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Comment: All profits go to Housing Works -- NYC's largest HIV/AIDS organization. Minimal wear to cover. Pages clean and binding tight. Stickers on back cover. Hardcover.
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Notes to Boys: And Other Things I Shouldn't Share in Public Hardcover – February 18, 2014

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Editorial Reviews

From Booklist

Television writer Ribon, also the author of several novels, including Why Girls Are Weird (2003), bares her teenage soul in this hilariously endearing memoir, which chronicles her youthful passions. Ribon was a lovelorn teen in the early 1990s, and she saved copies of the earnest notes she sent to the objects of her affection. In asides dropped in between the text of the notes, Ribon winces at the flowery prose she used to woo elusive teenage boys. She also shares mortifying memories, such as an uncomfortable sex talk with her father and a sexual encounter that goes awry thanks to the unfortunate presence of gum. Ribon’s passion wasn’t limited to boys: she railed against the backward teaching at her high school, daring to call out a teacher for racist comments during a lesson. Ribon also tried to start an underground paper only to have it hijacked by students with the means to produce it. Imaginative children of the 1980s and ’90s will likely see themselves in Ribon’s writing, as will like-minded teens today. --Kristine Huntley

Review

From Booklist:
[Ribon] bares her teenage soul in this hilariously endearing memoir, which chronicles her youthful passions. In asides dropped in between the text of the notes, Ribon winces at the flowery prose she used to woo elusive teenage boys. She also shares mortifying memories, such as an uncomfortable sex talk from her father and a sexual encounter that goes awry thanks to the unfortunate presence of gum. Imaginative children of the 1980s and '90s will likely see themselves in Ribon's writing, as will like-minded teens today. -- Kristine Huntley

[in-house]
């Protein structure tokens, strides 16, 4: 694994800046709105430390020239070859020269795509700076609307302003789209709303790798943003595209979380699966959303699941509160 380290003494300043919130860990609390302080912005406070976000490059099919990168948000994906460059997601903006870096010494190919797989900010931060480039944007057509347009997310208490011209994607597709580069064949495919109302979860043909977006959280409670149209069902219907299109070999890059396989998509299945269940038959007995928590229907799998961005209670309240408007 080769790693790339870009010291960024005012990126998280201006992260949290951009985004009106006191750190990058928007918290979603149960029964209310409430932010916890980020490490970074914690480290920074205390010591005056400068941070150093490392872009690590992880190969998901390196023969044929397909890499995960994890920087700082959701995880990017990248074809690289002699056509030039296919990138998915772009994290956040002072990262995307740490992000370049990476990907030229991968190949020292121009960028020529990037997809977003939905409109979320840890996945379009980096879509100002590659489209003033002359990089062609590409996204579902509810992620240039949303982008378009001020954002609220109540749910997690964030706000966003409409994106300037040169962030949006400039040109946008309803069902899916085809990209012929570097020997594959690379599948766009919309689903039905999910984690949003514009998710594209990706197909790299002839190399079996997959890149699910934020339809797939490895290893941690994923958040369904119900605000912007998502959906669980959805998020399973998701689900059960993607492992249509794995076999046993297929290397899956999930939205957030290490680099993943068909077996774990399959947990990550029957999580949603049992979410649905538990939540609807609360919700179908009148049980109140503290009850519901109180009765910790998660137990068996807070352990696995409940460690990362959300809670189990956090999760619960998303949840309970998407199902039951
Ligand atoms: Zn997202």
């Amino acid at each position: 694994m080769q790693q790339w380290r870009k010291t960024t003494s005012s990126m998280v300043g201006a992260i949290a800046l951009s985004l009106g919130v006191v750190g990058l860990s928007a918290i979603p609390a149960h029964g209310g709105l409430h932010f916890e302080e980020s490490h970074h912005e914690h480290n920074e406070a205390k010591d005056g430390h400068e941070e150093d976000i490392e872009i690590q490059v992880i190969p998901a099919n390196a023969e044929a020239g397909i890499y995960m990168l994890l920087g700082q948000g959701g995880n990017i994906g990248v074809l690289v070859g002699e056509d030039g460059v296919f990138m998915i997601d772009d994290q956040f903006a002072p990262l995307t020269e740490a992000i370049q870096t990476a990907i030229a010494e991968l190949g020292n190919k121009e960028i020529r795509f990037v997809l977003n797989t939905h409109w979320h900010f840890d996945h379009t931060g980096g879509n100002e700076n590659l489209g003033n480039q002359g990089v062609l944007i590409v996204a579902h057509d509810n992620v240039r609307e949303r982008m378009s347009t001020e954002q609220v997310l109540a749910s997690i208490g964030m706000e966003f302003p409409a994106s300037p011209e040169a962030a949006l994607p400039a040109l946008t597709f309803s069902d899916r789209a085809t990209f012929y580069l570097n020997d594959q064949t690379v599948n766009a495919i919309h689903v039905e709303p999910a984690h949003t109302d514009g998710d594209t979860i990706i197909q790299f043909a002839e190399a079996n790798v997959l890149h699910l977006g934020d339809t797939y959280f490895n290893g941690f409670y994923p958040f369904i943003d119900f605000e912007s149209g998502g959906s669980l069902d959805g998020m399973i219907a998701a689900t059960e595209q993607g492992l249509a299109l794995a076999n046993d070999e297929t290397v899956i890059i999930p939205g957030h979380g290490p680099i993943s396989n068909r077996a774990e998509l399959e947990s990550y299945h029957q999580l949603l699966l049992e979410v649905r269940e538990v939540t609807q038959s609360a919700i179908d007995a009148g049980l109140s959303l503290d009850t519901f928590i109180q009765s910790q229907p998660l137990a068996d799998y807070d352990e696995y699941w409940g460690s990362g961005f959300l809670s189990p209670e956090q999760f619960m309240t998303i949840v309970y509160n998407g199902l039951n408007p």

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Product Details

  • Hardcover: 264 pages
  • Publisher: Rare Bird Books (February 18, 2014)
  • Language: English
  • ISBN-10: 1940207053
  • ISBN-13: 978-1940207056
  • Product Dimensions: 1.2 x 5.2 x 8.2 inches
  • Shipping Weight: 11.2 ounces (View shipping rates and policies)
  • Average Customer Review: 4.5 out of 5 stars  See all reviews (14 customer reviews)
  • Amazon Best Sellers Rank: #731,237 in Books (See Top 100 in Books)

More About the Author

Pamela Ribon is a bestselling author, tv writer, screenwriter, retired derby girl, and Wonder Killer. In addition to her novels (one of which landed her a spot in the Oxford English Dictionary under "Muffin Top" (look it up.)), Pamela continues to work in film and television, notably having written for the Emmy award-winning show Samantha Who?. Her stage productions have become international cult sensations (Call Us Crazy: The Anne Heche Monologues), and she's been a featured performer at HBO's US Comedy Arts Festival. On the Internet she's known as "Pamie," where she's been running her wildly successful website pamie.com for a very long time, long enough to have been nominated for a "Lifetime Achievement" Bloggie. Pamela lives in Los Angeles, where she writes and writes and writes.

Photo Credit: Jessica Schilling Photography

Customer Reviews

Most Helpful Customer Reviews

1 of 1 people found the following review helpful By jensm on March 14, 2014
Format: Hardcover Verified Purchase
What I love about Pamela Ribon’s books is how they are simultaneously hysterical and heartbreaking. They’re like two, two, two books in one! Except they aren’t, because she manages to move between the two extremes—giving more time to the hilarious, thank goodness—in a way that feels completely normal.

In “Notes to Boys,” Ribon adult-narrates her teen dorkiness. Her notes to boys are exactly that: uncensored bits from her journals and first drafts of notes—some 200+ pages!—detailing her ascent into madness. And isn’t that how must of us entered our teens, mostly sane until the hormones hit? What she shares will make most readers cringe and nod and laugh along with her... and dig around in their parents’ attic for their old journals.

(That’s what I did anyway, and was disappointed to find that my teenage journals were far less interesting than Little Pam’s, though they were equally embarrassing.)

“Notes to Boys” is another Pamela Ribon hit. She has woven these excerpts from her journals into a story that, like her earlier books, is both realistic, relatable, and an absolute joy to read.
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1 of 1 people found the following review helpful By Jana Slay on March 11, 2014